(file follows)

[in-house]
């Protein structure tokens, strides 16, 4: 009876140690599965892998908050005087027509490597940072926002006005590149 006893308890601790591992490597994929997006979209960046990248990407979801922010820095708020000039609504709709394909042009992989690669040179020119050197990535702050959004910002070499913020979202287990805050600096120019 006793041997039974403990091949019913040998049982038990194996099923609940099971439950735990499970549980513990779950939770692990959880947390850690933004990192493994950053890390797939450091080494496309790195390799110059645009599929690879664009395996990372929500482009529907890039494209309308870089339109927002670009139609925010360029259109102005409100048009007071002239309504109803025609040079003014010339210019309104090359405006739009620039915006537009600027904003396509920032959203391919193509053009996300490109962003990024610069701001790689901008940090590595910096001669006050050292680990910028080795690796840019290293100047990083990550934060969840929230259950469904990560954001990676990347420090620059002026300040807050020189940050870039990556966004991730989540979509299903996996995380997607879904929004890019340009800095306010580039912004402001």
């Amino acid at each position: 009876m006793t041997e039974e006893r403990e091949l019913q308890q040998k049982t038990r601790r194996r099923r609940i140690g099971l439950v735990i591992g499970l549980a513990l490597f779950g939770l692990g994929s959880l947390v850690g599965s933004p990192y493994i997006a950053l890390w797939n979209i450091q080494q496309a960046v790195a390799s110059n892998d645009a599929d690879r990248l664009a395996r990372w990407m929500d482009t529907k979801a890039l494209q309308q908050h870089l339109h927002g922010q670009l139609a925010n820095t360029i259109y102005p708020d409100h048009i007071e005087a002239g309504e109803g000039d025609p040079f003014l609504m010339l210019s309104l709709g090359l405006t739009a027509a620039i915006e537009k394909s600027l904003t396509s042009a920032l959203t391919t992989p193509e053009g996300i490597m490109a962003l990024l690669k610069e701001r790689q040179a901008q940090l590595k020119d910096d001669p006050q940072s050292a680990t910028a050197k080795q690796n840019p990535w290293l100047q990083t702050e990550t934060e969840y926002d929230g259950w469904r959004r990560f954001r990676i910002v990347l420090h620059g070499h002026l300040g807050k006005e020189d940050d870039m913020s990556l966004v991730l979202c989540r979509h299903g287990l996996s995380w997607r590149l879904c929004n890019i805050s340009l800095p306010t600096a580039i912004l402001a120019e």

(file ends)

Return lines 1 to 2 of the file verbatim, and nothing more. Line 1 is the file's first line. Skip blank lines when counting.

[in-house]
């Protein structure tokens, strides 16, 4: 009876140690599965892998908050005087027509490597940072926002006005590149 006893308890601790591992490597994929997006979209960046990248990407979801922010820095708020000039609504709709394909042009992989690669040179020119050197990535702050959004910002070499913020979202287990805050600096120019 006793041997039974403990091949019913040998049982038990194996099923609940099971439950735990499970549980513990779950939770692990959880947390850690933004990192493994950053890390797939450091080494496309790195390799110059645009599929690879664009395996990372929500482009529907890039494209309308870089339109927002670009139609925010360029259109102005409100048009007071002239309504109803025609040079003014010339210019309104090359405006739009620039915006537009600027904003396509920032959203391919193509053009996300490109962003990024610069701001790689901008940090590595910096001669006050050292680990910028080795690796840019290293100047990083990550934060969840929230259950469904990560954001990676990347420090620059002026300040807050020189940050870039990556966004991730989540979509299903996996995380997607879904929004890019340009800095306010580039912004402001």